Survivor of Brussels Airport Bombing Plants a Tree for Peace

Sunday, December 11, 2016 2:08 PM

“When I was recuperating in the hospital I said that when I went to Israel I would plant a tree for Hassan and his family.”

Nine months after being seriously injured in the terror attack on Brussels Zaventen International Airport on March 22, 2016, Walter Benjamin, who is Jewish, fulfilled his vow to plant a tree in Israel in honor of the man who helped save his life, Hassan Elouafi, a Muslim Belgium citizen whose parents are from Morocco.
“Growing up in Belgium I always knew about KKL-JNF,” said Walter Benjamin. “I know that planting a tree is good for the region; you do something for someone. When I was recuperating in the hospital I said that when I went to Israel I would plant a tree for Hassan and his family because when you plant a tree this is like life coming back again.”
 
KKL-JNF Forester Eran Zabadi facilitated the planting at the Tzora Forest planting center and presented Benjamin and Hassan Elouafi, who also planted a tree at the ceremony, with a certificate. A documentary videographer accompanied the men on the trip to document their visit and also planted a tree.
 
The two men do not like to remember that fateful day when Benjamin was on his way to Israel to visit his daughter for Purim and his leg was seriously injured in the explosion at Brussels Zaventen International Airport. Elouafi, an airport worker, was right behind him and rushed to help, saving his life.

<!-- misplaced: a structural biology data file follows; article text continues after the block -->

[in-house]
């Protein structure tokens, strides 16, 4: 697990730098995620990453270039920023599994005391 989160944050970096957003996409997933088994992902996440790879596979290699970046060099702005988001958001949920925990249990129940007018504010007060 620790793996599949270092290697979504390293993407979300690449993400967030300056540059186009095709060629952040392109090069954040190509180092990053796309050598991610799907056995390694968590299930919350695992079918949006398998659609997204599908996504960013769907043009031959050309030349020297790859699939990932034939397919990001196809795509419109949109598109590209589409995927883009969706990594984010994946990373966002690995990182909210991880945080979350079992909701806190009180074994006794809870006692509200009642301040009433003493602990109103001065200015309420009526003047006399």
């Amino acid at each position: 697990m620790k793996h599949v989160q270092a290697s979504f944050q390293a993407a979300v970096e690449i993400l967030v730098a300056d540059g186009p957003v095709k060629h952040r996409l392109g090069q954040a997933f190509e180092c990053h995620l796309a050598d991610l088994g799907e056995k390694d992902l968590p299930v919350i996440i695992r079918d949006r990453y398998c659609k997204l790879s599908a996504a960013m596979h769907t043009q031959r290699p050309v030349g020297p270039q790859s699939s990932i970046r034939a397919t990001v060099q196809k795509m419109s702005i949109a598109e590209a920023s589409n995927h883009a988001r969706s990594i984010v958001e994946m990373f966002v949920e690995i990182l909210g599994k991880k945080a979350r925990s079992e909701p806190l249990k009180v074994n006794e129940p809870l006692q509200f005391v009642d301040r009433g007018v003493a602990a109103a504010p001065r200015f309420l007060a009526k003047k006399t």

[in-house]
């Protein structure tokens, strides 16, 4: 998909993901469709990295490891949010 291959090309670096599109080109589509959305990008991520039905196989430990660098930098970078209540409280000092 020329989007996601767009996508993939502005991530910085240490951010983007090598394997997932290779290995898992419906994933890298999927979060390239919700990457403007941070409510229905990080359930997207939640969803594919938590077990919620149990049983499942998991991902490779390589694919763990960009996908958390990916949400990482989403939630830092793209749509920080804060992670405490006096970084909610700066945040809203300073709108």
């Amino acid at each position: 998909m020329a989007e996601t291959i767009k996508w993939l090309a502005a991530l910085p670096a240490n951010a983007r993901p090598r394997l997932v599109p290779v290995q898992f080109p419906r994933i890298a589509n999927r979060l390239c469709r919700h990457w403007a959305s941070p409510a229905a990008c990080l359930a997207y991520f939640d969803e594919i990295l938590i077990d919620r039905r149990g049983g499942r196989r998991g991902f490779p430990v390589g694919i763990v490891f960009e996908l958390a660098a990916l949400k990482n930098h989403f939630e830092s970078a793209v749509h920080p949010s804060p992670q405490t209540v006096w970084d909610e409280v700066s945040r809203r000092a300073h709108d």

Desperate for news on Benjamin’s condition after he had been taken to hospital, Elouafi tracked him down and began visiting him at the hospital daily, sometimes together with his wife. During the course of their conversations, the topic of Israel and the Palestinians came up and Elouafi confided that one of his dreams was to pray at the Al-Aqsa Mosque in Jerusalem, the third holiest site for Islam.
 
Benjamin then promised him that as soon as he was able to walk he would invite Elouafi to come to Israel with him. A true friendship developed between the two men. Elouafi noted that Benjamin’s sense of humor and ready smile made it easy for the two to connect.
 
Their deep regard for each other is apparent as they walk in the Jerusalem Forest. They share a joke as Elouafi remains protectively close to Benjamin while he navigates the path.
 
“In Europe they ask the same question: how can you be friends, a Jew and a Muslim,” said Benjamin. “They don’t understand. We hope that our trip can maybe open the eyes of people in Europe. That is why we are doing this documentary film about our trip to show in schools and on television. We have had discussions and political disagreements but we are still friends. You come here and argue and discuss things but I think Hassan and I will still be friends. It is important especially for young people to see.”
 
During their visit Benjamin met with Israeli Prime Minister Benjamin Netanyahu and Elouafi went to Ramallah. The two men also went to Bethlehem and visited the Aida refugee camp there.
 
Elouafi, who was able to pray two times at Al-Aqsa including at the Friday prayers, said that he felt a special energy from the holy place.
 
When he planted his sapling, Elouafi said he thought of peace, and the real friendship which exists between him and Benjamin.
 
“In this region people need a lot of peace between them,” he said.